That, in turn, could perhaps explain why so many fans bristled at the abruptly dark tone of Batman v Superman, or struggled to care about Suicide Squad's leading lights: Without context, and years of careful character (and world) building, it's a whole lot harder to give a crap about gloomy Batmen and expendable villainy. Meanwhile...
The DCEU Has Always Felt Like Zack Snyder's Baby
Which, if you love Zack Snyder movies, is great. If you don't though (and that seems that's a sizable majority of fans at this point), then the entire DCEU becomes somewhat problematic, and tarred with the same Snyder-shaped brush. Marvel Studios' movies, on the other hand, have (for better or for worse) never really felt too much like their directors' films, even when the director in question is Joss Whedon. Instead, there's a consistent, unifying tone and character to the franchise, one seemingly maintained by the Studios' creative (and administrative) head honcho, Kevin Feige.
By maintaining a strong central creative vision for the MCU, Feige can be seen to have given it both a greater degree of unity and to have limited the potentially damaging impact of a miscast actor or poorly suited director. If every film is inherently "Marvel," first, then there's really only so much that a director can re-define it — hence the wide variety of genres in the MCU all maintaining certain tonal similarities... and sharing a similar level of commercial success. The DCEU has latterly opted for a similar approach, bringing in comic book stalwart Geoff Johns to offer a Feige-like consistency, but the absence of such a figure up till now may still be a key factor in the studio's troubles.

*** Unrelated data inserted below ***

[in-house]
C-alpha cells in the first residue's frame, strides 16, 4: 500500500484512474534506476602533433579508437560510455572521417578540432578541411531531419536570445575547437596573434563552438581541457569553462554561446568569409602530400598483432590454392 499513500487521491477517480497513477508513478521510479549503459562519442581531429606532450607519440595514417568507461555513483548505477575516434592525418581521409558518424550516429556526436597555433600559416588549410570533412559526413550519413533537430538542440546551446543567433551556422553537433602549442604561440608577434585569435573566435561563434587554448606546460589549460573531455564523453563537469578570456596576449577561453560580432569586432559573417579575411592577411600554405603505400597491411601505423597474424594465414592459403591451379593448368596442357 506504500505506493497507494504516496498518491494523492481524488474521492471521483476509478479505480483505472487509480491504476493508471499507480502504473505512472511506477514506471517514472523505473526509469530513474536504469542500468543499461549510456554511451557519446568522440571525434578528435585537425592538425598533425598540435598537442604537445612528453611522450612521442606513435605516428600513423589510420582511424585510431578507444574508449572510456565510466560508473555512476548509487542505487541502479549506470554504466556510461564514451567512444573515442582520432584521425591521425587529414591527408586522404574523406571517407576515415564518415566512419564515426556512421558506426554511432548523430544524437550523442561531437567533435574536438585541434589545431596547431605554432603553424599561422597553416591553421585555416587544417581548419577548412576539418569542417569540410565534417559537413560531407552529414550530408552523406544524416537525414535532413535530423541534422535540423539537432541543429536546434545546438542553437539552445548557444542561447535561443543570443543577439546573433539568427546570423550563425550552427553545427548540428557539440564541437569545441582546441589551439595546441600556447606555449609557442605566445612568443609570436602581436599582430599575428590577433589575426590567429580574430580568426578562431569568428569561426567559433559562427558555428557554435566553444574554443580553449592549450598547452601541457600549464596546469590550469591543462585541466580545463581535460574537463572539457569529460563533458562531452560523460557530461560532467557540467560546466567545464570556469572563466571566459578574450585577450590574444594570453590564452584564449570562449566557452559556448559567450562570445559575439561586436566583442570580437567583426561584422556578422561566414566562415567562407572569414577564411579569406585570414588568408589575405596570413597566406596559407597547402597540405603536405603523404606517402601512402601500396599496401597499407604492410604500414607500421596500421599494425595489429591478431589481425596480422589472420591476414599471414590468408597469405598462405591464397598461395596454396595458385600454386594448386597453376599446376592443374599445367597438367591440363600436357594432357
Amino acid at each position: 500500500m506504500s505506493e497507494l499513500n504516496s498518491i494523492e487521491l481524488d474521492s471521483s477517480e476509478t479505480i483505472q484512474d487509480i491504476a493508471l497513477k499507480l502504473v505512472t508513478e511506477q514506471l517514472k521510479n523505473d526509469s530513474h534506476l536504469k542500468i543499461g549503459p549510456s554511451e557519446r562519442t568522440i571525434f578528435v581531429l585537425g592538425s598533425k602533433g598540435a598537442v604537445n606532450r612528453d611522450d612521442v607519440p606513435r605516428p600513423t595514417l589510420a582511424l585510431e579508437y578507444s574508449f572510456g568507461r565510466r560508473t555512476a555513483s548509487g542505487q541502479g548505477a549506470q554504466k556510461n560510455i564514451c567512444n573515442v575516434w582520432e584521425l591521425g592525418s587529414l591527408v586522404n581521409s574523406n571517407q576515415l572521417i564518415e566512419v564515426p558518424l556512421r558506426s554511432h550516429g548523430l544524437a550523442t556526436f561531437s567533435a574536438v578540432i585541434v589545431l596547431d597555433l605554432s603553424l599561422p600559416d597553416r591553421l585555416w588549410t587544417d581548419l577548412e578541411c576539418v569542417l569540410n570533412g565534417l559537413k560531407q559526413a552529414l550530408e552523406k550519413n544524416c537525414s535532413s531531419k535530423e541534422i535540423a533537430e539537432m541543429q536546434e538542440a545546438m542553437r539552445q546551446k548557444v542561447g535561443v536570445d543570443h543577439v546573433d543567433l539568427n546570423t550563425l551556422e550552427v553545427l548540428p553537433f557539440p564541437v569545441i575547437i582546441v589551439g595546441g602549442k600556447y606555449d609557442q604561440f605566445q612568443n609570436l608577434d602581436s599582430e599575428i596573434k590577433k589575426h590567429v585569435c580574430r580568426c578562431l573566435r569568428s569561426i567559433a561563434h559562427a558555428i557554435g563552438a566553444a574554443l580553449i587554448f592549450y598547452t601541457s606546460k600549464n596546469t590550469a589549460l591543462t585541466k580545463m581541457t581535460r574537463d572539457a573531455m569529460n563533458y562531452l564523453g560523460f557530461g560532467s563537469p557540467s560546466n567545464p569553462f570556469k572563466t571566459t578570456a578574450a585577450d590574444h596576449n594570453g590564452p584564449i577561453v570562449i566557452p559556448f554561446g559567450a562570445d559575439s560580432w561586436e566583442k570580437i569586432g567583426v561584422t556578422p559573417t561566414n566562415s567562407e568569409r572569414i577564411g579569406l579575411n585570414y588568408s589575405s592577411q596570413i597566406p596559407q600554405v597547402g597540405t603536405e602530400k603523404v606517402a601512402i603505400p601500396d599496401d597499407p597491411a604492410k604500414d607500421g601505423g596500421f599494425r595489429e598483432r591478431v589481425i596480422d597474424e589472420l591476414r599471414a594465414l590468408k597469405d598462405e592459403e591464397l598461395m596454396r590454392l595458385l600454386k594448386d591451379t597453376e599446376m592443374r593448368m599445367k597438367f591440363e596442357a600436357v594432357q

The DCEU Is Obsessed With 'Big Moments,' Rather Than Actual Plot Or Characterization
Now, if you want to hear the sound of brain-glass shattering, and suddenly understand the nagging sense of frustration you've been feeling about Batman v Superman this whole time, then I cannot recommend watching the video below strongly enough. In it, intrepid Youtuber Nerdwriter1 argues that the biggest problem with Batman v Superman (and, perhaps, the DCEU as a whole) isn't its darkness, but instead its preoccupation with "big moments," as opposed to "actual, fully-formed scenes."
As he puts it, "all character motivations are subservient to the film's own motivation: to reach the next [big, emotional, likely slo-mo] moment." Where most films are made up of both moments and scenes — the sequences that "dissolve the actors and the soundstage and the costumes and makeup and camera angle into a living and breathing reality" — the DCEU has long been made up of moments, and little else. Which, is actually a pretty fundamental problem. As Nerdwriter1 goes on to add:
"Great 'scenes' function as their own little universes within a film, and good movies should have plenty of them. 'Batman v Superman' runs for two and a half hours with a heaping helping of 'big moments,' and yet I don't quite feel like I've been anywhere. The scene is where awe is loaded into the chamber. Firing the gun without loading can only result in empty noise — a bang, but no impact."
The DCEU, then, may well get far lighter in the near future, with Justice League in particular looking set to be far more conventionally "fun," but if it doesn't adopt a steadier pace, find a sense of overarching purpose, and emphasize "scenes" over "moments," then it's entirely possible that the widespread criticism it has seen so far will linger on.
Still want more on the DCEU's Justice League-centric future, though? Don't worry, we've got you covered right here.
What do you think, though? Is the DCEU really too dark, or are there other problems afoot? Let us know below!
via The Wrap